Open access
23 December 2015

Draft Genome Sequence of “Candidatus Bacteroides periocalifornicus,” a New Member of the Bacteriodetes Phylum Found within the Oral Microbiome of Periodontitis Patients


Here we present the draft genome of a distantly related member within the phylum Bacteriodetes, “Candidatus Bacteroides periocalifornicus.” The draft genome sequence was assembled with metagenomic data from a patient with periodontitis. The closest relative has less than 68% average nucleic identity, supporting a novel family within Bacteriodetes.


Periodontal disease is a chronic progressive disease that affects an estimated 5% to 20% of the world's population (1) and has been identified as risk factor for heart disease (2, 3). Periodontal biofilms include numerous pathogens and become increasingly complex at the disease worsens (4). Although periodontal biofilms occur in one of the most heavily investigated microbial ecosystems, the precise relationship between the periodontal biofilm microbes and the severity of the disease is still a hot topic of research. Furthermore, a large percentage of the microbes associated with the oral cavity and periodontal disease remain uncharacterized (57). Here, we report the identification and phylogenetic placement of a draft microbial genome assembled from shotgun sequencing data derived from a patient with severe periodontitis.
Sample collection and DNA isolation were performed as described previously (7). Briefly, following the clinical examination, microbial samples were collected from the two deepest periodontal pockets of the dentition using a periodontal scaler. DNA was extracted with the NucleoSpin tissue nucleic acid and protein purification kit (Macherey-Nagel GmbH & Co, Germany). A total of 24 paired-end Illumina libraries from 12 subjects before and after treatment were sequenced on a HiSeq 2000 sequencer (Illumina Inc.) (2 × 100 bp).
All quality-trimmed reads were de novo assembled using SPAdes v 2.40 (8, 9). Contigs from each library were taxonomically classified based on a machine learning algorithm using MG Taxa ( as described previously (10). Several large scaffolds in a number of libraries were originally classified at a low score to uncultivated phylum OD1, indicating they were distantly related to any previously sequenced genome. Scaffolds representing the novel genome were then extracted from a single library and inspected for kmer frequency consistency and used for further analyses.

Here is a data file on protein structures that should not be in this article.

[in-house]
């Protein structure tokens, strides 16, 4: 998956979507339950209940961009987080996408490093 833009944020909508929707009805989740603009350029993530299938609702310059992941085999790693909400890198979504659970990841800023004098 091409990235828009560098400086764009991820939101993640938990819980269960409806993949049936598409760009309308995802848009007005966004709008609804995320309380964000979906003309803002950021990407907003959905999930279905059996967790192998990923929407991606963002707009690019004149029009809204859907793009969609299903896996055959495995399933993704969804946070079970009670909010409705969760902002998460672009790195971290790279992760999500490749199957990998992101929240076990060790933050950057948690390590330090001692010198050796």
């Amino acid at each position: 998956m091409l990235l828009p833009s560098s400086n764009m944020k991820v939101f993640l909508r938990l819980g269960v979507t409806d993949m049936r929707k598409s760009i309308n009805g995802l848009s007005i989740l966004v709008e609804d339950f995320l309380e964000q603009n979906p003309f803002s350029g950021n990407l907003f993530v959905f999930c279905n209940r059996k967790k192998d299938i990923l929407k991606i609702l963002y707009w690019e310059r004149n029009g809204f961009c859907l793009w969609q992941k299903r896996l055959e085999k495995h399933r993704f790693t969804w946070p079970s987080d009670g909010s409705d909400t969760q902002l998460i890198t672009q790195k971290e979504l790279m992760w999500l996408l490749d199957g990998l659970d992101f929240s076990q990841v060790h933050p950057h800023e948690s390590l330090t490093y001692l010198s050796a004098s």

The draft genome is 2.53 Mb with an overall GC content of 59.4%. Gene annotation using the Prokaryotic Genome Automatic Annotation Pipeline (PGAAP) provided by the National Center for Biotechnology Information (NCBI) identified a total of 1,875 genes, consisting of 1,678 coding sequences, 39 tRNAs, and 1 rRNA operon (5S). A set of 31 single-copy genes were extracted and aligned to 78 sequenced genomes using AMPHORA2 (11). The resulting likelihood-based tree was built from 31 concatenated genes and indicated relatedness to the Bacteriodetes phylum; however, the closest genome was Alistipes putredinis, with an average nucleotide identity of 68% (12). These results support that the genome represents a novel family member within the Bacteriodetes phylum, and the name “Candidatus Bacteroides periocalifornicus” is proposed.

Nucleotide sequence accession numbers.

This whole-genome shotgun project has been deposited at DDBJ/EMBL/GenBank under the accession number LIIK00000000. The version described in this paper is version LIIK01000000.


This work received financial support from the following sources: NIH (PHS HHS) grant U26IHS300292 (to S.K.); a K99 Pathway to Independence Ward grant (K99DE024543) (to A.E.); and NIH (NIDCR) grants R01DE023810 (to J.S.M.) and NIGMS R01GM095373 (to J.S.M.).


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Information & Contributors


Published In

cover image Genome Announcements
Genome Announcements
Volume 3Number 631 December 2015
eLocator: 10.1128/genomea.01485-15


Received: 30 October 2015
Accepted: 4 November 2015
Published online: 23 December 2015



Jeffrey S. McLean
Department of Periodontics, University of Washington, Seattle, Washington, USA
Quanhui Liu
Department of Periodontics, University of Washington, Seattle, Washington, USA
John Thompson
Department of Biology, San Diego State University, San Diego, California, USA
Anna Edlund
Microbial and Environmental Genomics, J. Craig Venter Institute, San Diego, California, USA
School of Dentistry, University of California Los Angeles, Los Angeles, California, USA
Scott Kelley
Department of Biology, San Diego State University, San Diego, California, USA


Address correspondence to Jeffrey S. McLean, [email protected], or Scott Kelley, [email protected].

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